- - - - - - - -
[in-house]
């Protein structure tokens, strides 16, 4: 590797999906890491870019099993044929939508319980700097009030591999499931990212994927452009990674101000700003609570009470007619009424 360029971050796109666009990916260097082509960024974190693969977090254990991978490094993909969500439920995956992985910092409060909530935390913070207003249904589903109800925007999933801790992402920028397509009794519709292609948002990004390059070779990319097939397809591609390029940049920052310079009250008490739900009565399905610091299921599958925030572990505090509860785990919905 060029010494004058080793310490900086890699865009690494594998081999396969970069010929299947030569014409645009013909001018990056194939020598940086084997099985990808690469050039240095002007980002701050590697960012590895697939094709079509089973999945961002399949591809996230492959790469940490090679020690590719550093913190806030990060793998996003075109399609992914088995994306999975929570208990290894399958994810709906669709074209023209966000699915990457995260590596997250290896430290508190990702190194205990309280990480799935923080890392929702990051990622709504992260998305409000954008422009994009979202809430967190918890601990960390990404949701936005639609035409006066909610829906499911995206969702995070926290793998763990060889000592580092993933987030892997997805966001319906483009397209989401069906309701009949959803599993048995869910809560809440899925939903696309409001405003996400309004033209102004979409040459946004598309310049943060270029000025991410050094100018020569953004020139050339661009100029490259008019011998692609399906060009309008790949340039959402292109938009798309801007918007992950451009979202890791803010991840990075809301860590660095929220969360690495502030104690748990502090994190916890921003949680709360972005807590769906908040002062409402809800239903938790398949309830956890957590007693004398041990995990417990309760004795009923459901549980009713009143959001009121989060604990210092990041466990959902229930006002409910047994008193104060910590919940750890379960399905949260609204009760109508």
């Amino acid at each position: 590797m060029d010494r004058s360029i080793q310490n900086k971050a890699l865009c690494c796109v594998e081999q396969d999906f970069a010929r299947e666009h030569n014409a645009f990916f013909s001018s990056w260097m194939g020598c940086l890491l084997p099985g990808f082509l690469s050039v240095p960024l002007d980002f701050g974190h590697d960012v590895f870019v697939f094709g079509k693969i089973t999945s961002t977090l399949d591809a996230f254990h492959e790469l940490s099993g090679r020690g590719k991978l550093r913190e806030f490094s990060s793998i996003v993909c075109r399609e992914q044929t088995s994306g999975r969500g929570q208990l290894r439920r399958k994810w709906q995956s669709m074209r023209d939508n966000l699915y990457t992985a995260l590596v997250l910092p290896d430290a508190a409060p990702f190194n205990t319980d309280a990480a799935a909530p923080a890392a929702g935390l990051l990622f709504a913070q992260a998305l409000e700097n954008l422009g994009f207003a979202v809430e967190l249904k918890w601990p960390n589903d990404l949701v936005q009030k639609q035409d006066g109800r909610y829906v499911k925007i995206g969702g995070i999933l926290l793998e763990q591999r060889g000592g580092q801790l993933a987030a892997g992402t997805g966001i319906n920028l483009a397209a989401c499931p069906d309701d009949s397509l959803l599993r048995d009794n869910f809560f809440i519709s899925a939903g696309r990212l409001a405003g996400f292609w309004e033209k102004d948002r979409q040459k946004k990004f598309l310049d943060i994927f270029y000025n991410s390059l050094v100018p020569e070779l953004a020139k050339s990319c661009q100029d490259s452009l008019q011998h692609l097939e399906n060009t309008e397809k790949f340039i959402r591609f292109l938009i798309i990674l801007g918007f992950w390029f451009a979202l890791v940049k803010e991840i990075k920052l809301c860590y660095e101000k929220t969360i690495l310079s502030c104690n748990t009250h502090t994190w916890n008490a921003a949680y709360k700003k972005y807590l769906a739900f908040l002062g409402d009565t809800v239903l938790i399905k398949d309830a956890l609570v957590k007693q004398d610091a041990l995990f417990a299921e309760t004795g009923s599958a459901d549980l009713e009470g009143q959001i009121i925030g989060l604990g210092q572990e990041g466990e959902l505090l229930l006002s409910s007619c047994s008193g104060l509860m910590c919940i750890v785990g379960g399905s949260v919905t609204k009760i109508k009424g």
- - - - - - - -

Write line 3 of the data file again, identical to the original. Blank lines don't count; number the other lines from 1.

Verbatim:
């Amino acid at each position: 590797m060029d010494r004058s360029i080793q310490n900086k971050a890699l865009c690494c796109v594998e081999q396969d999906f970069a010929r299947e666009h030569n014409a645009f990916f013909s001018s990056w260097m194939g020598c940086l890491l084997p099985g990808f082509l690469s050039v240095p960024l002007d980002f701050g974190h590697d960012v590895f870019v697939f094709g079509k693969i089973t999945s961002t977090l399949d591809a996230f254990h492959e790469l940490s099993g090679r020690g590719k991978l550093r913190e806030f490094s990060s793998i996003v993909c075109r399609e992914q044929t088995s994306g999975r969500g929570q208990l290894r439920r399958k994810w709906q995956s669709m074209r023209d939508n966000l699915y990457t992985a995260l590596v997250l910092p290896d430290a508190a409060p990702f190194n205990t319980d309280a990480a799935a909530p923080a890392a929702g935390l990051l990622f709504a913070q992260a998305l409000e700097n954008l422009g994009f207003a979202v809430e967190l249904k918890w601990p960390n589903d990404l949701v936005q009030k639609q035409d006066g109800r909610y829906v499911k925007i995206g969702g995070i999933l926290l793998e763990q591999r060889g000592g580092q801790l993933a987030a892997g992402t997805g966001i319906n920028l483009a397209a989401c499931p069906d309701d009949s397509l959803l599993r048995d009794n869910f809560f809440i519709s899925a939903g696309r990212l409001a405003g996400f292609w309004e033209k102004d948002r979409q040459k946004k990004f598309l310049d943060i994927f270029y000025n991410s390059l050094v100018p020569e070779l953004a020139k050339s990319c661009q100029d490259s452009l008019q011998h692609l097939e399906n060009t309008e397809k790949f340039i959402r591609f292109l938009i798309i990674l801007g918007f992950w390029f451009a979202l890791v940049k803010e991840i990075k920052l809301c860590y660095e101000k929220t969360i690495l310079s502030c104690n748990t009250h502090t994190w916890n008490a921003a949680y709360k700003k972005y807590l769906a739900f908040l002062g409402d009565t809800v239903l938790i399905k398949d309830a956890l609570v957590k007693q004398d610091a041990l995990f417990a299921e309760t004795g009923s599958a459901d549980l009713e009470g009143q959001i009121i925030g989060l604990g210092q572990e990041g466990e959902l505090l229930l006002s409910s007619c047994s008193g104060l509860m910590c919940i750890v785990g379960g399905s949260v919905t609204k009760i109508k009424g």